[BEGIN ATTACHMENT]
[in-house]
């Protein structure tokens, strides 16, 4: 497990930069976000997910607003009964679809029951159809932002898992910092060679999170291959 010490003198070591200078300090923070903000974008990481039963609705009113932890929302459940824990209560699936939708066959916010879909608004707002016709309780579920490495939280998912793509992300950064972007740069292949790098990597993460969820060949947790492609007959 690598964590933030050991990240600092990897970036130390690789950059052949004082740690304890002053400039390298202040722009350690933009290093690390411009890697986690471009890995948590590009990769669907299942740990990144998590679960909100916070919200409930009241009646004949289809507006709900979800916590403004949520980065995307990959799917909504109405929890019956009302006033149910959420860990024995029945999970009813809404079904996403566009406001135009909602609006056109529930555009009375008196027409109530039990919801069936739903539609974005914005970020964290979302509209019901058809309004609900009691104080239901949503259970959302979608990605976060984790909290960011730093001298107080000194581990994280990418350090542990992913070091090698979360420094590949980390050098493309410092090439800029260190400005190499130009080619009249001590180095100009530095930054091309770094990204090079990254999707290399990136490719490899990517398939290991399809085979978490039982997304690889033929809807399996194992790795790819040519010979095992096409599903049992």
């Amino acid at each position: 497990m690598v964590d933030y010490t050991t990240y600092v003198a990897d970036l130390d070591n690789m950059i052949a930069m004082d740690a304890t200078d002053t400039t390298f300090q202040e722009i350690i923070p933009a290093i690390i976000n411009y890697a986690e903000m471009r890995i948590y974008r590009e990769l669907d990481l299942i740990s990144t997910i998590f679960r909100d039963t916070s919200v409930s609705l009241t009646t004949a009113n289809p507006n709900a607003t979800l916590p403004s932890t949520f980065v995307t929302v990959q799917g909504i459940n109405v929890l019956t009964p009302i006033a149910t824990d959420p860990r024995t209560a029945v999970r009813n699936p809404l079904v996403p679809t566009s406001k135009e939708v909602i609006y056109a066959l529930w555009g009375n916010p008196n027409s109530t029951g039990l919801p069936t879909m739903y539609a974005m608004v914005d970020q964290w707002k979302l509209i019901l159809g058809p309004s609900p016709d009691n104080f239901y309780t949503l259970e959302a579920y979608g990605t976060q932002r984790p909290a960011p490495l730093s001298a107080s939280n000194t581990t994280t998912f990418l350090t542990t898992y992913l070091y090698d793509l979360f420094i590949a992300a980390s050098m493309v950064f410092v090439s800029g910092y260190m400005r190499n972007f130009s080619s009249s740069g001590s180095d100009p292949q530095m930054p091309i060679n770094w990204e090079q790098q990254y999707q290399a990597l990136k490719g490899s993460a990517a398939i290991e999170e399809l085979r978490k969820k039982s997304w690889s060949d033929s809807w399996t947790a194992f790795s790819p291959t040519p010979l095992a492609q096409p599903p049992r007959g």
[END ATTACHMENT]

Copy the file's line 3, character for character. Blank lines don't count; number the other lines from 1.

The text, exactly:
């Amino acid at each position: 497990m690598v964590d933030y010490t050991t990240y600092v003198a990897d970036l130390d070591n690789m950059i052949a930069m004082d740690a304890t200078d002053t400039t390298f300090q202040e722009i350690i923070p933009a290093i690390i976000n411009y890697a986690e903000m471009r890995i948590y974008r590009e990769l669907d990481l299942i740990s990144t997910i998590f679960r909100d039963t916070s919200v409930s609705l009241t009646t004949a009113n289809p507006n709900a607003t979800l916590p403004s932890t949520f980065v995307t929302v990959q799917g909504i459940n109405v929890l019956t009964p009302i006033a149910t824990d959420p860990r024995t209560a029945v999970r009813n699936p809404l079904v996403p679809t566009s406001k135009e939708v909602i609006y056109a066959l529930w555009g009375n916010p008196n027409s109530t029951g039990l919801p069936t879909m739903y539609a974005m608004v914005d970020q964290w707002k979302l509209i019901l159809g058809p309004s609900p016709d009691n104080f239901y309780t949503l259970e959302a579920y979608g990605t976060q932002r984790p909290a960011p490495l730093s001298a107080s939280n000194t581990t994280t998912f990418l350090t542990t898992y992913l070091y090698d793509l979360f420094i590949a992300a980390s050098m493309v950064f410092v090439s800029g910092y260190m400005r190499n972007f130009s080619s009249s740069g001590s180095d100009p292949q530095m930054p091309i060679n770094w990204e090079q790098q990254y999707q290399a990597l990136k490719g490899s993460a990517a398939i290991e999170e399809l085979r978490k969820k039982s997304w690889s060949d033929s809807w399996t947790a194992f790795s790819p291959t040519p010979l095992a492609q096409p599903p049992r007959g």